Simon is complemented in Rafael's product range by the Wallbuster and Bunkerbuster (the BDM 60-CS) one-shot disposable 9 kg shoulder-launched rocket systems, suitable for firing from confined spaces. The Wallbuster and Bunkerbuster incorporate a common sighting system and 60 mm launch tube with which differing types of oversize warhead are integrated, thereby simplifying training.
The Wallbuster munition, developed for urban warfare applications, has an effective range of 15-50 m and includes a 2.5 kg explosive filling triggered by a piezo-mechanical impact fuze. Its warhead exploits the same (explosively formed ring) design approach as Simon to cut a man-sized (89-96 cm) hole in double-layered brick walls or 20 cm-thick double-reinforced concrete walls. The Bunkerbuster, which is optimised for use against concrete bunkers, earth and timber bunkers or against light armoured vehicles, features a 60 mm HESH-type warhead. Its fuze has two modes -- a long delay applied to soft target material or a short one if it encounters steel. As offered by licensee GDATP, the BDM 60 has a maximum range of 250 m, weighs 7.12 kg and is 950 mm in length.
Neither munition is truly multipurpose but designers at Rafael assert that in principle each is sufficiently light for both types to be carried within a squad. Even so, in response to market demands, Rafael has recently introduced its MPM 90-CS (Multi-Purpose Munition [Confined Spaces]), an enlarged one-shot system specifically intended to address the full range of targets out to a maximum effective range of 500 m. It has a launcher diameter of 90 mm, a length of less than 1 m and, according to Rafael, a weight of "9-13 kg depending on the application".
Details of the warhead types on offer with MPM 90-CS are sparse but these are described as including variants effective "against targets such as light armoured vehicles, bunkers, and tanks". Rafael says that one of their characteristics includes "enhanced blast effect".
A version of the MPM 90-CS warhead (integrated with a Dynamit Nobel launcher) forms part of the GDATP submission for the US Marine Corps' (USMC's) FOTS competition, in which it has been pitted against Lockheed Martin teamed with IMI. According to Rafael some 45 rounds were successfully fired as part of the recently completed FOTS system integration phase but the programme remains unfunded.
Despite the downturn in its domestic business, Swiss company RUAG has been successful in securing an increased share of world warhead business from non-traditional clients. Chief among these are the British and Swedish armies for the Saab Bofors Dynamics MBT-LAW (light anti-tank weapon) rocket programme; the Swedish Army for the Bill 2 anti-tank missile programme; and the US Army for its Precision Guided Mortar Munition (PGMM) programme, although this contract award is the subject of a protest from the losing bidders. All of these incorporate RUAG warhead technology, whose selection against international competition provides practical endorsement of the company's proprietary isostatic pressing and shrink-fit assembly techniques, which RUAG claims have enabled it to take the armour-penetration capabilities, consistency and producibility of large and small-calibre shaped charges to new levels.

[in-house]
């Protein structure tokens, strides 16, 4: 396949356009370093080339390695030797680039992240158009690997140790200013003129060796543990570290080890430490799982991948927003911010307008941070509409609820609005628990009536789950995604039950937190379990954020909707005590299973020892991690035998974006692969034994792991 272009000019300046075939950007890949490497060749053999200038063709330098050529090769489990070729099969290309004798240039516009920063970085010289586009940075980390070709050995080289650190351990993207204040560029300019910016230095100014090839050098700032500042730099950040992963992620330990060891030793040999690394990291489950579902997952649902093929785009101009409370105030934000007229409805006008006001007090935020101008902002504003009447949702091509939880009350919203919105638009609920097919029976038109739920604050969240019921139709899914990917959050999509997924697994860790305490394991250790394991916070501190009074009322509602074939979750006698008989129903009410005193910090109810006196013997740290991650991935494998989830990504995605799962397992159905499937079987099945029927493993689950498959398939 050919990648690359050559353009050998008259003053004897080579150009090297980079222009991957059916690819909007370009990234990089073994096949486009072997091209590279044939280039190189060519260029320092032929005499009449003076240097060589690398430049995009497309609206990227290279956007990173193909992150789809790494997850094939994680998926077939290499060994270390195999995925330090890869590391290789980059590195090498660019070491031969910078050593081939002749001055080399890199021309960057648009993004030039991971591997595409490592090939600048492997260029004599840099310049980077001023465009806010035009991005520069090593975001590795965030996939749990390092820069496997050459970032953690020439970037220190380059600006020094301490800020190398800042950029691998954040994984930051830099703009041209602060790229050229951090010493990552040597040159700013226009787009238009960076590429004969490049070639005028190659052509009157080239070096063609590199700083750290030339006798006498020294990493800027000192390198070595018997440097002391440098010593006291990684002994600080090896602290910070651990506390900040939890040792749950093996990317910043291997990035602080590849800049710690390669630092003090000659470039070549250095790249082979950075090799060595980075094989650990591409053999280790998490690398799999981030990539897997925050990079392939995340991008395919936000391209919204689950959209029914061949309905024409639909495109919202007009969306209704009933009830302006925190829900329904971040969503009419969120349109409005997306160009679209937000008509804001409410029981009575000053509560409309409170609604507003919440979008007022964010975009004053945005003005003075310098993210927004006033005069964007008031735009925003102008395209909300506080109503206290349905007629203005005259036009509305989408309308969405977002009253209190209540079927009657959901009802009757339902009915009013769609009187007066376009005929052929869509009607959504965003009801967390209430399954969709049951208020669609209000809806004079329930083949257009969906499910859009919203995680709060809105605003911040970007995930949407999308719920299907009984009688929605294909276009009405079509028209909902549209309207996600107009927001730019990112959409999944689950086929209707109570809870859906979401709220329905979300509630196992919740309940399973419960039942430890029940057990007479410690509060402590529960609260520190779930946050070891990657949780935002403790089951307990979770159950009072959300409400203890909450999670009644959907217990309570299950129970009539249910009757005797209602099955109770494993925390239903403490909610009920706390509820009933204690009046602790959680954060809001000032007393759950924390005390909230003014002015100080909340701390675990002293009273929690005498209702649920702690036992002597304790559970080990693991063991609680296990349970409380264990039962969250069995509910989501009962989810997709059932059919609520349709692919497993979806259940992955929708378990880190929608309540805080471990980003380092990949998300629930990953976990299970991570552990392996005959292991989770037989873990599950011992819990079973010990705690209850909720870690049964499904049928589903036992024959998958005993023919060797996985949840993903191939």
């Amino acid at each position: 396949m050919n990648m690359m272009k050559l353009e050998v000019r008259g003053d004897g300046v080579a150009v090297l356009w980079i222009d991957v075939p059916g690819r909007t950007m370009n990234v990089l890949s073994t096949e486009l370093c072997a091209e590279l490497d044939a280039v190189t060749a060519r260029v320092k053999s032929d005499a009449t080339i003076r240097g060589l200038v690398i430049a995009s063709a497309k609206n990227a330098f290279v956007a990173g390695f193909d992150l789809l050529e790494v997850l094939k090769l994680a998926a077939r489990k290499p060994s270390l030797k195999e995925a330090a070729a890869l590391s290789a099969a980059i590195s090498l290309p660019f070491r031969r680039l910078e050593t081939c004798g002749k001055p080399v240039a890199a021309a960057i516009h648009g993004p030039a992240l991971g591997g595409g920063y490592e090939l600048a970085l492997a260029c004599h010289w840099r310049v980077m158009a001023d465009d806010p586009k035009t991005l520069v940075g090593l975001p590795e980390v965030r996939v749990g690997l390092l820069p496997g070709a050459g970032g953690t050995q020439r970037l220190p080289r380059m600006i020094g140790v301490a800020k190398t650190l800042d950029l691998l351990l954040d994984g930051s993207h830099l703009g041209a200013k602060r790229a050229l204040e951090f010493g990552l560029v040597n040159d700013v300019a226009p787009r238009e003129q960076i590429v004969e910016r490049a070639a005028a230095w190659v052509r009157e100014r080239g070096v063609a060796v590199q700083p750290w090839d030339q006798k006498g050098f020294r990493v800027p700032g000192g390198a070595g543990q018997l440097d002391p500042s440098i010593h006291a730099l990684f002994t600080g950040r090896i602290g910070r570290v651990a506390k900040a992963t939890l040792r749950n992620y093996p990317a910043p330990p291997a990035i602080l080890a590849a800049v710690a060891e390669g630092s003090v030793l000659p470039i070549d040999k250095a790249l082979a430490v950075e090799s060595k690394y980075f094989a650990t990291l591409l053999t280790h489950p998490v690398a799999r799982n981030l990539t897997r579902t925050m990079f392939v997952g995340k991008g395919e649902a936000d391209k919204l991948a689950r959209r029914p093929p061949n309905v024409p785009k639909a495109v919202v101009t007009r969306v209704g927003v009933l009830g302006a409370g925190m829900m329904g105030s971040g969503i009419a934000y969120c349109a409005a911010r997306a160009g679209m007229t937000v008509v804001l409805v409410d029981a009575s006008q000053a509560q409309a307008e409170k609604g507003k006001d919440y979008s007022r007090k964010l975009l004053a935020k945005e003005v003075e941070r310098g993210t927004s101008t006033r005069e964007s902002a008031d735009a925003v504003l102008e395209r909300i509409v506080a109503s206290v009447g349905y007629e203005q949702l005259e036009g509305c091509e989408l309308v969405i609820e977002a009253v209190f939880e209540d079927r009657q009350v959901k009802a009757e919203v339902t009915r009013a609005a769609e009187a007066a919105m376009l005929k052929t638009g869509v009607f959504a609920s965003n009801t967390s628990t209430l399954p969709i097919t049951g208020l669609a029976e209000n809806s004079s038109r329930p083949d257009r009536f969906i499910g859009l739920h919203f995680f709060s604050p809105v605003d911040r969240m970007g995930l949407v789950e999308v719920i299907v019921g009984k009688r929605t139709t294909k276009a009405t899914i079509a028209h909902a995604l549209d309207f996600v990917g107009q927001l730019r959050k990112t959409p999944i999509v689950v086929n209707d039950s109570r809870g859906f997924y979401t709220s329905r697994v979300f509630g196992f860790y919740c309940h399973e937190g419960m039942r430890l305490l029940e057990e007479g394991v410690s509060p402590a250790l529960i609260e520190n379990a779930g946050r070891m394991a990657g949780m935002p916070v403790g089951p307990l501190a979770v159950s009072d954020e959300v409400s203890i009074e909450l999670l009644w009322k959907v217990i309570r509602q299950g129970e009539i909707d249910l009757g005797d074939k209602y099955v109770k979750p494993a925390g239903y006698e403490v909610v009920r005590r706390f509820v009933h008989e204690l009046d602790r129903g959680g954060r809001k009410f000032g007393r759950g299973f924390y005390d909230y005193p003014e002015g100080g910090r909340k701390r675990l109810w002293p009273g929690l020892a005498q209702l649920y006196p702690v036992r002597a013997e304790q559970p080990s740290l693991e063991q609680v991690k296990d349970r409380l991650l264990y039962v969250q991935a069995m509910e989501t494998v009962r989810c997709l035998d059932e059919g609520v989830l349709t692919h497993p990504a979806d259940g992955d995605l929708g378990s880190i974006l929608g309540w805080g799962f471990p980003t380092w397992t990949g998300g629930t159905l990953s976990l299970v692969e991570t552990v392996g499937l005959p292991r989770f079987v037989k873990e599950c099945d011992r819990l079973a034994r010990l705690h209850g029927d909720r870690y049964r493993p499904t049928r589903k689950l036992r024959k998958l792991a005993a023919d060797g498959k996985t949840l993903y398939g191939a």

For shaped charges the advantages posited for isostatic pressing include an increase in the density of the explosive filling, leading to a higher detonation velocity; and greater uniformity of the filling, leading to a more uniform propagation of the detonation wave and an absence of cracks that might disturb its propagation. In all, these give rise to "excellent jet formation and superior penetration", say RUAG. The use of shrink-fit methods in assembly of the explosive components also eliminates the risk of air gaps being formed within warheads.
Another contributor to the reproducibility and effectiveness of RUAG warhead designs is the company's proprietary virtual development tool, based on an object-oriented system analytical toolset and mathematical modelling. This process is used to optimise existing warheads and develop new materials and technologies for achieving improved behind-wall or behind-armour effects.
For multiple warheads incorporating charges with diameters of 100 mm or less, RUAG has also introduced its proprietary Roundhammer decoupler, which serves to reduce any disruption to the main charge caused by the shock, blast and fragments generated by precursor charges.
Beneficiaries of these techniques include the TOP100 warhead supplied for the Instalaza Alcotan-100 rocket launcher system. The TOP100 has a 100 mm main charge and 65 mm non-initiating precursor charge, its total mass being 2.9 kg and its explosive mass 850 g. This version has a nominal 8.5 charge diameter (CD) penetration capability, exhibiting a behind-ERA penetration capability in excess of 800 mm.